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Power & Pipes

FERC, CFTC, and State Energy Law Developments

On July 19, 2011, following a lengthy consideration of the smart grid interoperability standards proposed By the National Institute of Standards and Technology (NIST), FERC terminated its consideration of the five “families” of proposed interoperability standards, concluding that there was a lack of consensus regarding the standards.

NIST had initiated the development of smart grid interoperability standards following the Energy Independency and Security Act of 2007 (EISA). Under the EISA, if FERC is satisfied that there is “sufficient consensus” surrounding the standards developed and proposed By NIST, FERC must institute a rulemaking to adopt those standards and protocols “necessary to insure smart-grid functionality and interoperability.” Last fall, NIST filed the results of its work on smart grid interoperability standards with FERC. FERC then held two technical conferences and asked for comments from industry stakeholders on the NIST proposal.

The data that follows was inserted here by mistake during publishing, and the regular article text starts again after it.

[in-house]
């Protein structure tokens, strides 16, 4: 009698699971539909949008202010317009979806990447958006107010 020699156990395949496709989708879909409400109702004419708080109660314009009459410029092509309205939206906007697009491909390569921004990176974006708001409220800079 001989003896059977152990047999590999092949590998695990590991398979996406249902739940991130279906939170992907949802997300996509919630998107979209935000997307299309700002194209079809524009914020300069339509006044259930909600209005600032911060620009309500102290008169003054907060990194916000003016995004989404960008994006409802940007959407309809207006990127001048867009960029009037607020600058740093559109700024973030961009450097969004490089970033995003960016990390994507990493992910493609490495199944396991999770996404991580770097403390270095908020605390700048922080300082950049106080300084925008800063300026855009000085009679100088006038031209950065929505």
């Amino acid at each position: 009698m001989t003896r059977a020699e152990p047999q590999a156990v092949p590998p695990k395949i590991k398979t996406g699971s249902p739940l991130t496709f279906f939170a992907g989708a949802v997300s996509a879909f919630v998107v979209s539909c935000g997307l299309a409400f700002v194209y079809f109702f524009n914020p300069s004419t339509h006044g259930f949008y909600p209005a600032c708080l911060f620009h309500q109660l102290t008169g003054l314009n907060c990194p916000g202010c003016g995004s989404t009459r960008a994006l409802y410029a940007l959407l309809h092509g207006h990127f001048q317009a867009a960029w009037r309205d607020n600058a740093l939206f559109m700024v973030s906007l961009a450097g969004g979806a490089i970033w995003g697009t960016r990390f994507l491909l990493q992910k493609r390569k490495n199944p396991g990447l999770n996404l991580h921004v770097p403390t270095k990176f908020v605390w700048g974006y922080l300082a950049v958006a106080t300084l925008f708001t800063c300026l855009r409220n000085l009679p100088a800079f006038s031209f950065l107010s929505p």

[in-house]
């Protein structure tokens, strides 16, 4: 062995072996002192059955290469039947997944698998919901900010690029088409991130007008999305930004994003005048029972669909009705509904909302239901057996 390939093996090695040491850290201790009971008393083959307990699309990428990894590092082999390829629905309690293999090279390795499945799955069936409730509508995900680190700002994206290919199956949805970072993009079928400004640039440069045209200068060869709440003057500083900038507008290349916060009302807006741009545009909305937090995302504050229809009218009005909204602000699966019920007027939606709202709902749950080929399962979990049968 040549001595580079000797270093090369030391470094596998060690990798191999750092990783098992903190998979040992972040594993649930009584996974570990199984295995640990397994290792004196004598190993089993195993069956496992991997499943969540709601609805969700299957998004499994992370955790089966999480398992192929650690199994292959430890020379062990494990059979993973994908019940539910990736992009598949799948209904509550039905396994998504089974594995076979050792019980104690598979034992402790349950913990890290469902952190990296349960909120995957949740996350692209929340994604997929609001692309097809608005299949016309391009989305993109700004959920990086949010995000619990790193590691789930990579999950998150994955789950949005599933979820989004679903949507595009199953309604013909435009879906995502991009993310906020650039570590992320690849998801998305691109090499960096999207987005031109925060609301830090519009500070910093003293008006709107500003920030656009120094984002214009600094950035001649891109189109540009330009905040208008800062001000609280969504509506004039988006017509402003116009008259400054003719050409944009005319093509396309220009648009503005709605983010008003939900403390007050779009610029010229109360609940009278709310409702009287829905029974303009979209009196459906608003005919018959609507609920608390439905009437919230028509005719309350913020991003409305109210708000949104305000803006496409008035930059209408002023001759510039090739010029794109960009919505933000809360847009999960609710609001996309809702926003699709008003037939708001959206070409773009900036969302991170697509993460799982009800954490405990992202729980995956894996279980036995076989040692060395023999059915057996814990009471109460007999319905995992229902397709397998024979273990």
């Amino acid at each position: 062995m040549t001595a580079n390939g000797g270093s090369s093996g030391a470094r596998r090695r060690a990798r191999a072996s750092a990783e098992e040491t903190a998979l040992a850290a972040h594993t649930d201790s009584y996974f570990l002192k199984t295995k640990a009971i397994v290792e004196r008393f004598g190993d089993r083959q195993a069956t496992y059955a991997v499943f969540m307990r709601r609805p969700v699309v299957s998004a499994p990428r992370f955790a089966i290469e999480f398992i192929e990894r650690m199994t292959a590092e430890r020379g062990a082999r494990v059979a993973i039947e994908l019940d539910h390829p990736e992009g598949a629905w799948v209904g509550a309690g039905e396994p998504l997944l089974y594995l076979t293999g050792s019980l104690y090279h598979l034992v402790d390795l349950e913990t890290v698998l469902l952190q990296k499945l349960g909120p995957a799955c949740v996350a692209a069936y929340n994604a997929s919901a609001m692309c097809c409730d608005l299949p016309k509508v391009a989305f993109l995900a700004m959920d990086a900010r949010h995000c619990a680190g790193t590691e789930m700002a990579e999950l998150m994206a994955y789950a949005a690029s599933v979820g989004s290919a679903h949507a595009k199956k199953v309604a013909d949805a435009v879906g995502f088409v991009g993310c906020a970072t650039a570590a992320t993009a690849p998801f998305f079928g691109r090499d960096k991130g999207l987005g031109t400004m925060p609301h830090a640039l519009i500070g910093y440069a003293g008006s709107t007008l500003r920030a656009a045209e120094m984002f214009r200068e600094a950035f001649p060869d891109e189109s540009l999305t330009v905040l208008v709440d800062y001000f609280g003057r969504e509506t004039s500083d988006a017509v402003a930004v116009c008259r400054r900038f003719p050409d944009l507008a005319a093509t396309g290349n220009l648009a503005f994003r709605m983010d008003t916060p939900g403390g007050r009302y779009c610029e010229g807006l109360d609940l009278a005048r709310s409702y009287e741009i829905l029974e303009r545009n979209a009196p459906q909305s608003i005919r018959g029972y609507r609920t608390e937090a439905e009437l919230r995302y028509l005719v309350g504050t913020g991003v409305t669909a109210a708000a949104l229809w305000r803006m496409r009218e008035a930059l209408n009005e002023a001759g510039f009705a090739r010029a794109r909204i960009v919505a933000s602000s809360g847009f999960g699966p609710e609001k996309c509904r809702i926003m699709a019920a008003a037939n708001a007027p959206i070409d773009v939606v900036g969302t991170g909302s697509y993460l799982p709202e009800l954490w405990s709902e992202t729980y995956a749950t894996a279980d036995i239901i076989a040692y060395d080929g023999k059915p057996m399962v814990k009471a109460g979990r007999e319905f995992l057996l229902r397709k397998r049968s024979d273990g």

Following this process, FERC concluded that there is insufficient consensus to adopt the proposed standards at this time, pointing to “nearly unanimous” comments from the industry regarding cyber security concerns and the potential unintended consequences from adopting such standards too soon. For these reasons, FERC stated that it would not institute a rulemaking proceeding regarding the proposed smart grid interoperability standards.

Nevertheless, FERC reiterated its support for the NIST process, and urged stakeholders to actively participate in NIST’s work on smart grid interoperability standards, particularly in those areas related to cyber security.